through the network. LEAHY: … it’s a fight that’s been
going on for some time, so I might say it’s about time. You know, six months ago, I
asked your general counsel about Facebook’s role as a breeding
ground for hate speech against Rohingya refugees. Recently, U.N. investigators blamed Facebook
for playing a role in inciting possible genocide in Myanmar. And there has
been genocide there. You say you use A.I. to find this. This is the type of
content I’m referring to. It calls for the death
of a Muslim journalist. Now, that threat went straight
through your detection systems, it spread very quickly, and then
it took attempt after attempt after attempt, and the
involvement of civil society groups, to get you to remove it. Why couldn’t it be
removed within 24 hours? ZUCKERBERG: Senator, what’s
happening in Myanmar is a terrible tragedy, and
we need to do more … (CROSSTALK) LEAHY: We
all agree with that. ZUCKERBERG: Okay. LEAHY: But U.N. investigators have blamed you –
blamed Facebook for playing a role in the genocide. We all agree it’s terrible. How can you dedicate,
and will you dedicate, resources to make sure such hate
speech is taken down within 24 hours? ZUCKERBERG: Yes. We’re working on this. And there are three specific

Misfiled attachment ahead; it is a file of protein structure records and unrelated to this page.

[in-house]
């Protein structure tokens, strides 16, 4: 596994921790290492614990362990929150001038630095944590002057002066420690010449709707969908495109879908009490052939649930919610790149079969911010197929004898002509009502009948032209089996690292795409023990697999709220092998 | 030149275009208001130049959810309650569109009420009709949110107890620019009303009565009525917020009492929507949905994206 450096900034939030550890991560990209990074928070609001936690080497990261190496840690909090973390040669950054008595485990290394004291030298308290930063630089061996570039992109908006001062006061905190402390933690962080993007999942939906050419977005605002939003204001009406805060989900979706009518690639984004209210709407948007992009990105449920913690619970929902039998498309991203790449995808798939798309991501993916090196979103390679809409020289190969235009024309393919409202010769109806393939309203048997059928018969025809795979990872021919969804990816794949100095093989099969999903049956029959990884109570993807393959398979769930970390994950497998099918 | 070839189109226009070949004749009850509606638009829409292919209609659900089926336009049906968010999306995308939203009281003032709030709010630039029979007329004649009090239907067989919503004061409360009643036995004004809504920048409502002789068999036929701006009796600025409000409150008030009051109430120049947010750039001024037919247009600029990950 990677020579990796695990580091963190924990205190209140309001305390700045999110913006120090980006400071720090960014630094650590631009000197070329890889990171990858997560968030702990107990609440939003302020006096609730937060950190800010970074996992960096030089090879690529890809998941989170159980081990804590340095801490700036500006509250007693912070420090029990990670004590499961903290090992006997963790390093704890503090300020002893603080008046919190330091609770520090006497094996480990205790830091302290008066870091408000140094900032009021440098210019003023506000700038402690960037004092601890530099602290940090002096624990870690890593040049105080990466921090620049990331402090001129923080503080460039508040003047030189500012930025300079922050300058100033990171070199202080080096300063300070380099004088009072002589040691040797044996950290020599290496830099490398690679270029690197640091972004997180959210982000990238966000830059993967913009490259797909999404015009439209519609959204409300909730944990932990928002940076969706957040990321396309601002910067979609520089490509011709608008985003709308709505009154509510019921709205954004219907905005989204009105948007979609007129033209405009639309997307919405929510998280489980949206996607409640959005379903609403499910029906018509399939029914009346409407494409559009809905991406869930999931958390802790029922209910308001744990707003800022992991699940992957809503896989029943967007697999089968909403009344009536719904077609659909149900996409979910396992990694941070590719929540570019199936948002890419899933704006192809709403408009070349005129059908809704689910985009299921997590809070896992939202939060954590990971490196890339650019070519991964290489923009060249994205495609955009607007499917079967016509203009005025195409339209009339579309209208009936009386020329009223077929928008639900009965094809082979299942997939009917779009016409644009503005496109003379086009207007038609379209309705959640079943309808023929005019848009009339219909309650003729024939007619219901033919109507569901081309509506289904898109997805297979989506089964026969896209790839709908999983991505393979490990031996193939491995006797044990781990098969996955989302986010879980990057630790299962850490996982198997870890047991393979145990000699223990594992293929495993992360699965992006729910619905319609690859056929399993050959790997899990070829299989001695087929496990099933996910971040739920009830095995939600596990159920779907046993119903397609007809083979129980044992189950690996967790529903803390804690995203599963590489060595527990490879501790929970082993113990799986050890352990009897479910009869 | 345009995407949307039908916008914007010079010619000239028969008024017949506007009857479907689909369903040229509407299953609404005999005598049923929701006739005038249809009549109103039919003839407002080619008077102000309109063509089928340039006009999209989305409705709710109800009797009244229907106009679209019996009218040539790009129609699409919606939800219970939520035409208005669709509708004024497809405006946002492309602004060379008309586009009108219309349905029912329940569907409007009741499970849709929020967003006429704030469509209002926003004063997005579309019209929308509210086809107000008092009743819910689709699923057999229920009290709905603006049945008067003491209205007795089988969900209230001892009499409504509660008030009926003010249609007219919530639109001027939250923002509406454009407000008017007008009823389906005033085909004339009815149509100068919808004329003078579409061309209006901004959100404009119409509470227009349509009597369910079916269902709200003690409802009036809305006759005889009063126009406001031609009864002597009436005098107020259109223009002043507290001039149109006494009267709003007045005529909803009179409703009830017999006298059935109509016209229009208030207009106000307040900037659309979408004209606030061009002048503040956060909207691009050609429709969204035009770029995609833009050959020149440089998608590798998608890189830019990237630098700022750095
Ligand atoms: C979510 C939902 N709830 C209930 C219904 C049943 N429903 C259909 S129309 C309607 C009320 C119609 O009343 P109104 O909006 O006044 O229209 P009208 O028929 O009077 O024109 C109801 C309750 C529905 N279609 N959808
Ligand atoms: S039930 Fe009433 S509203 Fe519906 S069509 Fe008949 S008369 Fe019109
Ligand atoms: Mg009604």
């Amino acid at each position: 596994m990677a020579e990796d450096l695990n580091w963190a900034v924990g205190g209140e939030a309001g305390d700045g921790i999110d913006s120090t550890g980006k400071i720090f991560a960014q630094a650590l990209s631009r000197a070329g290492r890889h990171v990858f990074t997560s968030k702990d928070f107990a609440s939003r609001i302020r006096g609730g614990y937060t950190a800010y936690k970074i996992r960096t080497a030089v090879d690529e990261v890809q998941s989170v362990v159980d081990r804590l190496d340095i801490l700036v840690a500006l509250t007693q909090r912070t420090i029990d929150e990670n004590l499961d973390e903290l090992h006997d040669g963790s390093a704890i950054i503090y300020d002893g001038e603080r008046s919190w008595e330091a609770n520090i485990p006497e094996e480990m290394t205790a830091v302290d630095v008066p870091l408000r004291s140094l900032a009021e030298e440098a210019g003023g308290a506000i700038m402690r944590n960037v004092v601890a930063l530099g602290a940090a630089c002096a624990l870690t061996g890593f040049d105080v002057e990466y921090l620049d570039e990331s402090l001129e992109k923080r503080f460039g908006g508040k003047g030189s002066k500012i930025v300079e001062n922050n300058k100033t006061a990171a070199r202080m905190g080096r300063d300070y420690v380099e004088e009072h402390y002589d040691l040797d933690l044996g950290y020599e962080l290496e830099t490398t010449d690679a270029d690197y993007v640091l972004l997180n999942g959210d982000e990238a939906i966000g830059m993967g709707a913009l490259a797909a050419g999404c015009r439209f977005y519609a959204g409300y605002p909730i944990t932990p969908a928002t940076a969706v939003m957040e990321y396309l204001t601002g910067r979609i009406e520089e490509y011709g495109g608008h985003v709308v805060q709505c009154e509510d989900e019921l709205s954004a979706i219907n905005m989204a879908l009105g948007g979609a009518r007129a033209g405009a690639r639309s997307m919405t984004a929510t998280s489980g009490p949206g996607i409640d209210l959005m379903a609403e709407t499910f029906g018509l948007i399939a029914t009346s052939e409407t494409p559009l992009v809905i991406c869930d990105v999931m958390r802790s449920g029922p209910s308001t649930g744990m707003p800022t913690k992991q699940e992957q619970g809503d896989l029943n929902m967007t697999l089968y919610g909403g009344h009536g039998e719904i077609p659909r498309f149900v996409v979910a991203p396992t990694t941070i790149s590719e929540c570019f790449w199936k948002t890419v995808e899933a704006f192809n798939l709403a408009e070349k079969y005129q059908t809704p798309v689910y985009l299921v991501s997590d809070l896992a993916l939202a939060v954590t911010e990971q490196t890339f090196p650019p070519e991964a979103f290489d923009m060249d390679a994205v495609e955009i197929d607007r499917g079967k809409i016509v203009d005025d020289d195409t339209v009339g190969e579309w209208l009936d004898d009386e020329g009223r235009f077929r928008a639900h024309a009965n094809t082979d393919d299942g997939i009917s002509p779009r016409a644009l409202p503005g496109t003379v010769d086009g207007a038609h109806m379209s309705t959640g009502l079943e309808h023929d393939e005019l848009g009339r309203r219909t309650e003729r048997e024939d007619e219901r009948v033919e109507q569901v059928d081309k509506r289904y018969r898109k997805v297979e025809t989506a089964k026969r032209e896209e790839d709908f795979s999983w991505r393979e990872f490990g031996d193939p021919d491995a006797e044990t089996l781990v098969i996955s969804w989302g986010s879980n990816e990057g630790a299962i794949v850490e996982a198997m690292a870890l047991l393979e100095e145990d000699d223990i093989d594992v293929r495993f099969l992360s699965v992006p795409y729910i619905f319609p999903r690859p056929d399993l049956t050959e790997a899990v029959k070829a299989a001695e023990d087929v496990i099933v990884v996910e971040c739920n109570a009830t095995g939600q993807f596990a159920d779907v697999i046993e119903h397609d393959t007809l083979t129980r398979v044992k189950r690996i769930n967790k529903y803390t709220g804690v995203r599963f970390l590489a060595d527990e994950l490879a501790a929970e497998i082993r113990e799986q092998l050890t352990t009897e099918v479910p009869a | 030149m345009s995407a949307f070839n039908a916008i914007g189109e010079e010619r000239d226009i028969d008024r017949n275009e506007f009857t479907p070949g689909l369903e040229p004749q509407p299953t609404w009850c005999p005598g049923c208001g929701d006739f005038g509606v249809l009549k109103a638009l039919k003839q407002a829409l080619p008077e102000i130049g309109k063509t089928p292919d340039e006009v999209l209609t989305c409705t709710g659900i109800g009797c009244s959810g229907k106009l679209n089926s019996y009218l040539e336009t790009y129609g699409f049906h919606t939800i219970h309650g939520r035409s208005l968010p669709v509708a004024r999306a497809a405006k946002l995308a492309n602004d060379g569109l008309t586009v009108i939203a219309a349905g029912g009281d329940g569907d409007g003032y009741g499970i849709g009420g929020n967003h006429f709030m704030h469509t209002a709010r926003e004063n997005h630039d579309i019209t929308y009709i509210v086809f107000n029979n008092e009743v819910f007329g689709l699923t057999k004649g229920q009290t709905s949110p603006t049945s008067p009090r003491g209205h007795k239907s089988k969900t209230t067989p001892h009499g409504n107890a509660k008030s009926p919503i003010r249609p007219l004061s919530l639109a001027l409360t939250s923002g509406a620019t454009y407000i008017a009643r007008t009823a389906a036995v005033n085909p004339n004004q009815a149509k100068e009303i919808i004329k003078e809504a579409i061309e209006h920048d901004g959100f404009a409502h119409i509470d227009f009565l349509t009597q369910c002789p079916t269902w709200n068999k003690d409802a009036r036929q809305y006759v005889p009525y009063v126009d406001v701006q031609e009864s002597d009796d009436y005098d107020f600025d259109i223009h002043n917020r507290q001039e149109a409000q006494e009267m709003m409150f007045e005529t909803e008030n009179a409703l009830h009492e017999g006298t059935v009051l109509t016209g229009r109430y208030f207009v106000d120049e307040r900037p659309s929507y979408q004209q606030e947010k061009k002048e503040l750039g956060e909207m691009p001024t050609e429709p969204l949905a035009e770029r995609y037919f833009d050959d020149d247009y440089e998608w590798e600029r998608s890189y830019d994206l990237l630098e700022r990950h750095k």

things that we’re doing. One is we’re hiring dozens of
more Burmese-language content reviewers, because hate speech
is very language-specific. It’s hard to do it without
people who speak the local language, and we need to ramp up
our effort there dramatically. Second is we’re working with
civil society in Myanmar to identify specific hate figures
so we can take down their accounts, rather than
specific pieces of content. And third is we’re standing up
a product team to do specific product changes in Myanmar and
other countries that may have similar issues in the future
to prevent this from happening. LEAHY: Senator Cruz and I
sent a letter to Apple, asking what they’re going to
do about Chinese censorship. My question, I’ll place … THUNE: That’d be great. Thank you, Senator Leahy. LEAHY: … I’ll place for the record – I
want to know what you will do about Chinese censorship,
when they come to you. THUNE: Senator Graham’s up next. SEN. LINDSEY O. GRAHAM (R-S.C.): Thank you. Are you familiar
with Andrew Bosworth? ZUCKERBERG: Yes, senator, I am. GRAHAM: He said, ìSo
we connect more people. Maybe someone dies in a
terrorist attack coordinated on our tools. The ugly truth is that we
believe in connecting people so deeply that anything that allows
us to connect more people, more often, is de facto
good.î Do you agree with that? ZUCKERBERG: No,
senator, I do not. And, as context, Boz wrote
that – Boz is what we call him internally – he wrote